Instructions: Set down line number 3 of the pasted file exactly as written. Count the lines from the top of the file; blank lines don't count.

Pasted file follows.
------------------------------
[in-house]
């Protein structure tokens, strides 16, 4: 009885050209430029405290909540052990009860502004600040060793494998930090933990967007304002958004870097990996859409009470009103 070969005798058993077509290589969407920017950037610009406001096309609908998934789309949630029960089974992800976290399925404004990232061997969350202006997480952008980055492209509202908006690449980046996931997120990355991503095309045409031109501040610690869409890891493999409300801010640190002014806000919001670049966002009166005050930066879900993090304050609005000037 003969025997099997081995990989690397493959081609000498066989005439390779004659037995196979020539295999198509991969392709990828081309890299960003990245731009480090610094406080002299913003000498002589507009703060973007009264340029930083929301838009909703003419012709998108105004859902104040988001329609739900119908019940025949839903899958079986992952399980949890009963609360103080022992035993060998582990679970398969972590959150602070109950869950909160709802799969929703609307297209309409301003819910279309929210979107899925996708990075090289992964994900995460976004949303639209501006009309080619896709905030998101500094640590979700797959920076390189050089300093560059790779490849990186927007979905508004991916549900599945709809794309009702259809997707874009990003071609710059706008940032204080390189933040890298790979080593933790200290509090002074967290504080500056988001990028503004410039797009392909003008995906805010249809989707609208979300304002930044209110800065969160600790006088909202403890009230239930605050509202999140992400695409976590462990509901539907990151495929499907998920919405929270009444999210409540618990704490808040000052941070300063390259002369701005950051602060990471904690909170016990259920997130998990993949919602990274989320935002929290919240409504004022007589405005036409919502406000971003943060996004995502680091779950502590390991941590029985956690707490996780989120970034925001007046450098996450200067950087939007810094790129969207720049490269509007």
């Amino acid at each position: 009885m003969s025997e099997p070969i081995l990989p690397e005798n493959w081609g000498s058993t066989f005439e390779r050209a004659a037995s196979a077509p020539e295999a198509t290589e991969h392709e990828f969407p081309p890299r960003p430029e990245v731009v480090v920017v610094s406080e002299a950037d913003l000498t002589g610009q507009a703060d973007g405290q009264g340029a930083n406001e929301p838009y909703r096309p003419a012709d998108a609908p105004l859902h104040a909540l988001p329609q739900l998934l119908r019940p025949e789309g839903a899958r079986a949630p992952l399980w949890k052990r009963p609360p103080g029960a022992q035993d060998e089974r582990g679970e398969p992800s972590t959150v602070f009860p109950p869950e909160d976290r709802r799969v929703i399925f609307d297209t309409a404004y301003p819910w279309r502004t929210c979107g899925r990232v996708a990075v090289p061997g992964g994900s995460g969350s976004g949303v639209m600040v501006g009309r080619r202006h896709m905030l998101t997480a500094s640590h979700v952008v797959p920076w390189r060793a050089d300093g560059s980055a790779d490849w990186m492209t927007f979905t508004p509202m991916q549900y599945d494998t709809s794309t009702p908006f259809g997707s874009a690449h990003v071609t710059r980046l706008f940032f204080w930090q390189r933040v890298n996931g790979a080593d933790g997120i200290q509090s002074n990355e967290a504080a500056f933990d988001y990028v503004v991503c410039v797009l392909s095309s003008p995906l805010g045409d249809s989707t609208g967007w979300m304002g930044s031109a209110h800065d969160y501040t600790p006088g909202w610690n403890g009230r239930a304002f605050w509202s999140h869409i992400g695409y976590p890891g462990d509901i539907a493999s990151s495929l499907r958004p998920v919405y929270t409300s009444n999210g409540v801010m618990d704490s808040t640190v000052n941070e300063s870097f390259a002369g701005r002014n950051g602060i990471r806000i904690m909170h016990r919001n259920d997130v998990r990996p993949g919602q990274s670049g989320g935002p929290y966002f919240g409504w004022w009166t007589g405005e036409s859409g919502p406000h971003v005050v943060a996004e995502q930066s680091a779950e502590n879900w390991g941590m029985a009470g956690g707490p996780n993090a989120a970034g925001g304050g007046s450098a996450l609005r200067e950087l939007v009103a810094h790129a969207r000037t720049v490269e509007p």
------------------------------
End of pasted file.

């Amino acid at each position: 009885m003969s025997e099997p070969i081995l990989p690397e005798n493959w081609g000498s058993t066989f005439e390779r050209a004659a037995s196979a077509p020539e295999a198509t290589e991969h392709e990828f969407p081309p890299r960003p430029e990245v731009v480090v920017v610094s406080e002299a950037d913003l000498t002589g610009q507009a703060d973007g405290q009264g340029a930083n406001e929301p838009y909703r096309p003419a012709d998108a609908p105004l859902h104040a909540l988001p329609q739900l998934l119908r019940p025949e789309g839903a899958r079986a949630p992952l399980w949890k052990r009963p609360p103080g029960a022992q035993d060998e089974r582990g679970e398969p992800s972590t959150v602070f009860p109950p869950e909160d976290r709802r799969v929703i399925f609307d297209t309409a404004y301003p819910w279309r502004t929210c979107g899925r990232v996708a990075v090289p061997g992964g994900s995460g969350s976004g949303v639209m600040v501006g009309r080619r202006h896709m905030l998101t997480a500094s640590h979700v952008v797959p920076w390189r060793a050089d300093g560059s980055a790779d490849w990186m492209t927007f979905t508004p509202m991916q549900y599945d494998t709809s794309t009702p908006f259809g997707s874009a690449h990003v071609t710059r980046l706008f940032f204080w930090q390189r933040v890298n996931g790979a080593d933790g997120i200290q509090s002074n990355e967290a504080a500056f933990d988001y990028v503004v991503c410039v797009l392909s095309s003008p995906l805010g045409d249809s989707t609208g967007w979300m304002g930044s031109a209110h800065d969160y501040t600790p006088g909202w610690n403890g009230r239930a304002f605050w509202s999140h869409i992400g695409y976590p890891g462990d509901i539907a493999s990151s495929l499907r958004p998920v919405y929270t409300s009444n999210g409540v801010m618990d704490s808040t640190v000052n941070e300063s870097f390259a002369g701005r002014n950051g602060i990471r806000i904690m909170h016990r919001n259920d997130v998990r990996p993949g919602q990274s670049g989320g935002p929290y966002f919240g409504w004022w009166t007589g405005e036409s859409g919502p406000h971003v005050v943060a996004e995502q930066s680091a779950e502590n879900w390991g941590m029985a009470g956690g707490p996780n993090a989120a970034g925001g304050g007046s450098a996450l609005r200067e950087l939007v009103a810094h790129a969207r000037t720049v490269e509007p």